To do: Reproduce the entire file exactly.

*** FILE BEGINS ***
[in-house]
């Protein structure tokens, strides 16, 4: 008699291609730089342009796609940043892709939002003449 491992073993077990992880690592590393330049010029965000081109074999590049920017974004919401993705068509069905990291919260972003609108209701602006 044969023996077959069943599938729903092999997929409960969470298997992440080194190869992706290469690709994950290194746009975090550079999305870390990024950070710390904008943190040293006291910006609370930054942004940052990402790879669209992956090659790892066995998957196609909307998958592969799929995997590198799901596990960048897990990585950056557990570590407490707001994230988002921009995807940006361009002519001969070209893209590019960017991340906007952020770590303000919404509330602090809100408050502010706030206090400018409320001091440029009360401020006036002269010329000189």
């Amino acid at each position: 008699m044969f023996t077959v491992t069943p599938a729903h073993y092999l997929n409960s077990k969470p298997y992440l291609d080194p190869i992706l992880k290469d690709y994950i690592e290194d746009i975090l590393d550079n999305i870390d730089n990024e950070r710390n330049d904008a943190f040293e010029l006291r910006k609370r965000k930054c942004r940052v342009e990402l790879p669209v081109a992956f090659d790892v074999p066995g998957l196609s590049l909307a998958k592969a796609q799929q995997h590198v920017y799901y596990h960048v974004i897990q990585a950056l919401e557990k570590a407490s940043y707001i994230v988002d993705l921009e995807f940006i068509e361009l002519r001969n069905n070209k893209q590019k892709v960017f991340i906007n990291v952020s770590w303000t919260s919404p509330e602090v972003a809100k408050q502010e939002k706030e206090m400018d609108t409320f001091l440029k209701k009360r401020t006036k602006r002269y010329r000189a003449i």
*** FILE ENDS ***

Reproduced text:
[in-house]
């Protein structure tokens, strides 16, 4: 008699291609730089342009796609940043892709939002003449 491992073993077990992880690592590393330049010029965000081109074999590049920017974004919401993705068509069905990291919260972003609108209701602006 044969023996077959069943599938729903092999997929409960969470298997992440080194190869992706290469690709994950290194746009975090550079999305870390990024950070710390904008943190040293006291910006609370930054942004940052990402790879669209992956090659790892066995998957196609909307998958592969799929995997590198799901596990960048897990990585950056557990570590407490707001994230988002921009995807940006361009002519001969070209893209590019960017991340906007952020770590303000919404509330602090809100408050502010706030206090400018409320001091440029009360401020006036002269010329000189």
């Amino acid at each position: 008699m044969f023996t077959v491992t069943p599938a729903h073993y092999l997929n409960s077990k969470p298997y992440l291609d080194p190869i992706l992880k290469d690709y994950i690592e290194d746009i975090l590393d550079n999305i870390d730089n990024e950070r710390n330049d904008a943190f040293e010029l006291r910006k609370r965000k930054c942004r940052v342009e990402l790879p669209v081109a992956f090659d790892v074999p066995g998957l196609s590049l909307a998958k592969a796609q799929q995997h590198v920017y799901y596990h960048v974004i897990q990585a950056l919401e557990k570590a407490s940043y707001i994230v988002d993705l921009e995807f940006i068509e361009l002519r001969n069905n070209k893209q590019k892709v960017f991340i906007n990291v952020s770590w303000t919260s919404p509330e602090v972003a809100k408050q502010e939002k706030e206090m400018d609108t409320f001091l440029k209701k009360r401020t006036k602006r002269y010329r000189a003449i």